While Moses was barred from crossing the Jordan and entering the land promised to his forefathers, he did merit to lead the conquest and then the settlement of the lands east of the Jordan. Thus, he merited to begin the process of settling his beloved people in the Promised Land, concluding his life’s mission.

Then, just a few weeks before his passing, Moses designated three cities of refuge in the lands east of the Jordan, to serve as a safe haven for anyone who killed another unintentionally:

Then Moses decided to separate three cities on the side of the Jordan towards the sunrise, so that a murderer might flee there, he who murders his fellow man unintentionally, but did not hate him in time past, that he may flee to one of these cities, and he will live.1

Those last words “and he will live” teach us, says the Talmud, that we must not only provide a place for the unintentional murderer to flee, but that it must be a place that is conducive to and can support a life:

These cities of refuge . . . should be medium-size towns; they are to be established only in the vicinity of a water supply . . . they are to be established only where there are marketplaces. What is the verse [that teaches us these laws]? The verse states: "And he shall flee to one of these cities and live," which means—we must provide him with arrangements that will enable him to live.2

This idea—that we must provide an environment that will enable the unintentional murderer to live—leads to another law. As Maimonides explains:

When a student is exiled to a city of refuge, his teacher is exiled together with him. This is derived from the verse which states: "He shall flee to one of these cities, and he shall live."3 Implied is that everything necessary for his life must be provided for him.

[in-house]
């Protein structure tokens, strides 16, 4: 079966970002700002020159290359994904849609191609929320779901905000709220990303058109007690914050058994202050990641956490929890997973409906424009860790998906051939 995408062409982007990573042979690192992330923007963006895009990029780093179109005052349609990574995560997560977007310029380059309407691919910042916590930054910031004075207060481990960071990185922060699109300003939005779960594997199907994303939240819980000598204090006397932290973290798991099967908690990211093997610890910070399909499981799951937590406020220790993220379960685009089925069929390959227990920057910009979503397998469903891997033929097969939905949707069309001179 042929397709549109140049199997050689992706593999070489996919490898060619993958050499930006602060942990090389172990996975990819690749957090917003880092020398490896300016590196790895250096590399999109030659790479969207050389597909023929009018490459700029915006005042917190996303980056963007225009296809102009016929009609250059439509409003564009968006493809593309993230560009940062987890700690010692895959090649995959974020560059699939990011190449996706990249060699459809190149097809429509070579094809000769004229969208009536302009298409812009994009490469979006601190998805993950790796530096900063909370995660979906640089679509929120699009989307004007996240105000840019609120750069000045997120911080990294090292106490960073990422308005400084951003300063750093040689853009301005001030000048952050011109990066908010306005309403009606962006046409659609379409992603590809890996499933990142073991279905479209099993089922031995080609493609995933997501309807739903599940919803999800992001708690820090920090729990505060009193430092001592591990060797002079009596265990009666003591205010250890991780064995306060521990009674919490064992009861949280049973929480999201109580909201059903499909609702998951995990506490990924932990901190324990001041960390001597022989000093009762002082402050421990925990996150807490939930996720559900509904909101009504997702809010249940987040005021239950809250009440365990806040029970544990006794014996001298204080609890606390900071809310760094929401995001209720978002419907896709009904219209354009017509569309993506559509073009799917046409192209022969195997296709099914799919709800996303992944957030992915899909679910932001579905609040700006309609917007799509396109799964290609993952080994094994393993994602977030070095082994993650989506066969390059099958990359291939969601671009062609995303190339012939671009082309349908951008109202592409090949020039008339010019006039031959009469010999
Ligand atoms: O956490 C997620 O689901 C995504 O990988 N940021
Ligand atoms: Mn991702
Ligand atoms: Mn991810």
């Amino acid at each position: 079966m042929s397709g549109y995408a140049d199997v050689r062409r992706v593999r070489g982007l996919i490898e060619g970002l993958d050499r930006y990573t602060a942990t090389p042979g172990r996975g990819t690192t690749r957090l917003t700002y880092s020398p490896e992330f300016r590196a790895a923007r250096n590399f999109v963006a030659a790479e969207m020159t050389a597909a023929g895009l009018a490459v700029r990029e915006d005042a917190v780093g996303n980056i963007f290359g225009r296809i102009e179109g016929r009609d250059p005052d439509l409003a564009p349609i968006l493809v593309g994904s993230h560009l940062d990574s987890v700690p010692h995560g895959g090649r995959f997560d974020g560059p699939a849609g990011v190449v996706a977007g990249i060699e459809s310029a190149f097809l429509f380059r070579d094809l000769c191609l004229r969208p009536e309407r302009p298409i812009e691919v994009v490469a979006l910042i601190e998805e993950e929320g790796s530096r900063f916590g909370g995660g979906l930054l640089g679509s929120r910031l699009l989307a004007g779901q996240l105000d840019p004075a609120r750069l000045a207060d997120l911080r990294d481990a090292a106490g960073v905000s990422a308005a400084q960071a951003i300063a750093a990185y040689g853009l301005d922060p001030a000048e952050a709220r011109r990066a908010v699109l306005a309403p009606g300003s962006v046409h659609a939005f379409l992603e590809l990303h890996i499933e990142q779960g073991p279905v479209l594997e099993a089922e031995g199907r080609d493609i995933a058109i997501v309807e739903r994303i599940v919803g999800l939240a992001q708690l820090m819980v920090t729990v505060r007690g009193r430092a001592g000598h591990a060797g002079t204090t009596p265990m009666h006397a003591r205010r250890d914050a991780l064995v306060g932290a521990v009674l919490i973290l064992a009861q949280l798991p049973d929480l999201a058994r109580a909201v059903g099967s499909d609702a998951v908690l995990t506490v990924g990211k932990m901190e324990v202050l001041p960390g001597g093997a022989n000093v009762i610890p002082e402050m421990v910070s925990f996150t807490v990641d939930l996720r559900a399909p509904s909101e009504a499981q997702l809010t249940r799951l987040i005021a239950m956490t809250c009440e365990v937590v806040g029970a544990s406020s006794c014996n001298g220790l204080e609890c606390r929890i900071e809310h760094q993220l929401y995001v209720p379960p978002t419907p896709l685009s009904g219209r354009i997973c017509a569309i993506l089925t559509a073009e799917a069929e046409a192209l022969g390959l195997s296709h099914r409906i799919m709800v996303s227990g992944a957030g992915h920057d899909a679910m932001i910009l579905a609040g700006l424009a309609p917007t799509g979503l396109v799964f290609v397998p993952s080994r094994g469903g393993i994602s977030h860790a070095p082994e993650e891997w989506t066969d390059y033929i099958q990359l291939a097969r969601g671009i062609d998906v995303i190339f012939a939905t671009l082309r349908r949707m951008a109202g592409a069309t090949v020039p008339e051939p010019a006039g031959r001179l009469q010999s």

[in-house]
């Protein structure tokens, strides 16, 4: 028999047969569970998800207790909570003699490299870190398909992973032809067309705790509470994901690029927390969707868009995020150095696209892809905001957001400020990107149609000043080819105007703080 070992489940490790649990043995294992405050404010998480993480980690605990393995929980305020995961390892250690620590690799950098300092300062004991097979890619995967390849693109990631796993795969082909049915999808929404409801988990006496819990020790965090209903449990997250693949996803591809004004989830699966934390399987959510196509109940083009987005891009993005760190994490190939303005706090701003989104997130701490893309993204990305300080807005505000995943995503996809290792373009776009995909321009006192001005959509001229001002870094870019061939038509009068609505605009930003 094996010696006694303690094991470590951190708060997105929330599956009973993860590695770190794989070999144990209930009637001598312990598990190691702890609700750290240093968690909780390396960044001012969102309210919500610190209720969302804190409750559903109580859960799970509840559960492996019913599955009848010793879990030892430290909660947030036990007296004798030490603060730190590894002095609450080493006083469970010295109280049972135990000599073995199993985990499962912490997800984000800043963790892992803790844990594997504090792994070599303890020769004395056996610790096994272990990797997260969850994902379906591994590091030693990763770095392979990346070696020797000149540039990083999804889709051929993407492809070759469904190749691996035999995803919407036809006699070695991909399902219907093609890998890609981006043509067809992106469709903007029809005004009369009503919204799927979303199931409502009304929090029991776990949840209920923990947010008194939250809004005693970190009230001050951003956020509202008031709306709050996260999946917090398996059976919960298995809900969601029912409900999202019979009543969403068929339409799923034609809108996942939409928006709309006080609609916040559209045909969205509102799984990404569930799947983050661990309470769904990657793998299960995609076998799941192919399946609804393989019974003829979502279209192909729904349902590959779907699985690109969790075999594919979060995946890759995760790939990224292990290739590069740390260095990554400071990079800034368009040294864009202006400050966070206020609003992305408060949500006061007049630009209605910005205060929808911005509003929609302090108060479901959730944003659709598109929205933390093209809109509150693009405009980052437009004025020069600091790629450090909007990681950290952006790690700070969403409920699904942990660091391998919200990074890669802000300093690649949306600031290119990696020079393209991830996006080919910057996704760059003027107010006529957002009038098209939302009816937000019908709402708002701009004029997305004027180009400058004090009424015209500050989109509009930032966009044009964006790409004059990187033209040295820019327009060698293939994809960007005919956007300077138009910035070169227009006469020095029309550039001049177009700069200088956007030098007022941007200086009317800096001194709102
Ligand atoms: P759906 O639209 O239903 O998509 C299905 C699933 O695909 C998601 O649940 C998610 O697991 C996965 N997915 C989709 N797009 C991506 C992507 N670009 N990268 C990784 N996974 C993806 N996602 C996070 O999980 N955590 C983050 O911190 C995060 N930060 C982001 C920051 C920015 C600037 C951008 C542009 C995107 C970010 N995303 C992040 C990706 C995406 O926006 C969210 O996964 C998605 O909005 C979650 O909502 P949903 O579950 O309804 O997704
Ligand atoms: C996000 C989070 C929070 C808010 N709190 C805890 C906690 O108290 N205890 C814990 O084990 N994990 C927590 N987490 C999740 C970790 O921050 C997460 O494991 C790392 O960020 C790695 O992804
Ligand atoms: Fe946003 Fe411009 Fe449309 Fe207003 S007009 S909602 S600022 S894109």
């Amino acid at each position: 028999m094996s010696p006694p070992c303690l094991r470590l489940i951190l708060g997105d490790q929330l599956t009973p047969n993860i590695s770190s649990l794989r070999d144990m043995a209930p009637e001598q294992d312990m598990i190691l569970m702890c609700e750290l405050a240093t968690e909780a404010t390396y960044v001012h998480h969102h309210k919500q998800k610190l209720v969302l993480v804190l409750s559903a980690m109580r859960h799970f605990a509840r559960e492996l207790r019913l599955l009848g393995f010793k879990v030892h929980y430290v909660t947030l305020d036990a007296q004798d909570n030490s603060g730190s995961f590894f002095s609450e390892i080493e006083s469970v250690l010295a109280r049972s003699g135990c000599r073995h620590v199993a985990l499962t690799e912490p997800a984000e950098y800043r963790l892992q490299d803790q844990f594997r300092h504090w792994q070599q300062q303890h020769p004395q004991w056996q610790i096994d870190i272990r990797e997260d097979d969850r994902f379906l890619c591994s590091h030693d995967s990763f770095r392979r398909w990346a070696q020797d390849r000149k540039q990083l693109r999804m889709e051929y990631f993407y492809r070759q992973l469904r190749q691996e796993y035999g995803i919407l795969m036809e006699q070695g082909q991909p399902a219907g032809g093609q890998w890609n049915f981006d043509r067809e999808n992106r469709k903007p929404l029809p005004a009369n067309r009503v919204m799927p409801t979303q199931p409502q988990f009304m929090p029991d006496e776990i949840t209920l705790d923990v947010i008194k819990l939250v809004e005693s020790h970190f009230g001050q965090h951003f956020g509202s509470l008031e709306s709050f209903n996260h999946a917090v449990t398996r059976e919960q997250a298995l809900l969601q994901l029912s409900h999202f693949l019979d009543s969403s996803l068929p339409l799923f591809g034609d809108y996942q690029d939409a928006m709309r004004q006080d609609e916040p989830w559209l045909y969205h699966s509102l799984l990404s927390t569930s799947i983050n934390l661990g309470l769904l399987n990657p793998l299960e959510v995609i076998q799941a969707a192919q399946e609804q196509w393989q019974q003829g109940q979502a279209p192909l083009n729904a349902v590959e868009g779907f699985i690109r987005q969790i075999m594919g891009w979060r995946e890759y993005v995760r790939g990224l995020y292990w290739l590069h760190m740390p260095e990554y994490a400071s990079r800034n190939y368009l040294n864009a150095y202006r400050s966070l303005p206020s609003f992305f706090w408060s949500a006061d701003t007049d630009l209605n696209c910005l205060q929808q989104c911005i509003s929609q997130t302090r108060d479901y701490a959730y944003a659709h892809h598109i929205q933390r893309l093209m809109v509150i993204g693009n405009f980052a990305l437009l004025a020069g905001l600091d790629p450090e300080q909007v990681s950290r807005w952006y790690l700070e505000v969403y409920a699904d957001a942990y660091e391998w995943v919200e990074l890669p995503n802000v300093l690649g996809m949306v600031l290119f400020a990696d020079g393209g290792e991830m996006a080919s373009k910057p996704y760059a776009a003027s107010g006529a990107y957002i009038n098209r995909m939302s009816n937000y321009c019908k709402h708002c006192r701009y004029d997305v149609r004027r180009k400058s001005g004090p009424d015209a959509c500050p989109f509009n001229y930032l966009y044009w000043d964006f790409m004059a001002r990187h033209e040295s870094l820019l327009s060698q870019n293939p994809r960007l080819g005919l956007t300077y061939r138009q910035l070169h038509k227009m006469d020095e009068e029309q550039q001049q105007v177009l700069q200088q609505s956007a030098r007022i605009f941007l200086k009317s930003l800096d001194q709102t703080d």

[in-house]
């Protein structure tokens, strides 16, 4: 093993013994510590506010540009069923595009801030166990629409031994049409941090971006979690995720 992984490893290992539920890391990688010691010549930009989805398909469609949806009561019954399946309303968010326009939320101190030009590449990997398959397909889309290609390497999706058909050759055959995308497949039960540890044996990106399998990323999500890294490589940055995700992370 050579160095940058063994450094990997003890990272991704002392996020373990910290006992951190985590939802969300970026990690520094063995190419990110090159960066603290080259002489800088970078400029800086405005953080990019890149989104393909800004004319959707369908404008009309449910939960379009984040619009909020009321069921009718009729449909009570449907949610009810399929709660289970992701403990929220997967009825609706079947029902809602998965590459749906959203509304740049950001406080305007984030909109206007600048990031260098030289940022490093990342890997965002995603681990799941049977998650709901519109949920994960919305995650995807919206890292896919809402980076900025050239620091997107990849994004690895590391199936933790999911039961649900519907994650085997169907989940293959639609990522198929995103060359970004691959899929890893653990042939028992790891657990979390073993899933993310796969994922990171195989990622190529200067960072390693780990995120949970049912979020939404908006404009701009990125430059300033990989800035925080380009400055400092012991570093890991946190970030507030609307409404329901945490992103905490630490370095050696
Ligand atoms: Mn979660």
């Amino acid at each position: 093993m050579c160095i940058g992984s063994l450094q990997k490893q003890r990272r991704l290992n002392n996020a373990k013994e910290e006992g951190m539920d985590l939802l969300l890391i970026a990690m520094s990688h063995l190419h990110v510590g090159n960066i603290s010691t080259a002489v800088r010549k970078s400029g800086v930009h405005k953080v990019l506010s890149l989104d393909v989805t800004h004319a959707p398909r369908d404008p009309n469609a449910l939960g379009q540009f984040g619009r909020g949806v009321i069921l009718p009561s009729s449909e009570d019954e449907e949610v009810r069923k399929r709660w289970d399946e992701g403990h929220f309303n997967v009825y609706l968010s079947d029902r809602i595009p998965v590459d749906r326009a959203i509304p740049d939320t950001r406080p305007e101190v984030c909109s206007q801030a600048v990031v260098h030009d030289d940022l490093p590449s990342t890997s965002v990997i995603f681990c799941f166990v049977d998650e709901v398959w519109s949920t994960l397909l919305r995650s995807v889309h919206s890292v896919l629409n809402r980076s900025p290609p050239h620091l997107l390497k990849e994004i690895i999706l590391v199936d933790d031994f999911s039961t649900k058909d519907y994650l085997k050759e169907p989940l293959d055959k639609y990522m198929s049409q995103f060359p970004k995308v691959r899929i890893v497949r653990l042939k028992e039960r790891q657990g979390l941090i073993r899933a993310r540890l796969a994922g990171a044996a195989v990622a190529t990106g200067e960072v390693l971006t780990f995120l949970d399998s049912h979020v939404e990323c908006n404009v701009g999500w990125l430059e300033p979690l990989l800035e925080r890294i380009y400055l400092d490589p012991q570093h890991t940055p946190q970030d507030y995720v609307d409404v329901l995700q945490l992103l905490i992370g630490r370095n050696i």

Therefore, a student must be provided with his teacher, for the life of one who possesses knowledge and seeks it without Torah study is considered to be death.4

This law is astonishing. Granted, there are a select few for whom life without knowledge of Torah is like life without water—and perhaps we would be obliged to force their teachers to move into the city of refuge so that they would be able to “live”—but how can we apply this law to all students? Can we indeed say that every last student is a person who “possesses knowledge and seeks it” to the extent that a life without Torah “is considered to be death”?

The answer, of course, is a resounding yes.

We look at ourselves, we look at our children, we look at our students, and we sometimes tell ourselves that we are superficial beings. That we care about materialism more than wisdom and spiritual enlightenment. We look at a student making trouble in a classroom and we think, this child will never make a good student, or, this child will never understand. This attitude, says the Talmud, is a terrible mistake. The student making trouble, although he is not yet a “possessor of wisdom,” is, at heart, a “seeker of wisdom.” Deep down, he is a person to whom spiritual wisdom is not just an enjoyable luxury but an absolute necessity.

We are all teachers in life. When we come across a child—or a grownup who is spiritually still a child—it is our obligation to see “the seeker of wisdom” within this child. We must reveal the spark and essence within, helping the child discover the beauty of a life imbued with wisdom. Thus, the child himself will discover that he is a “seeker of wisdom.”5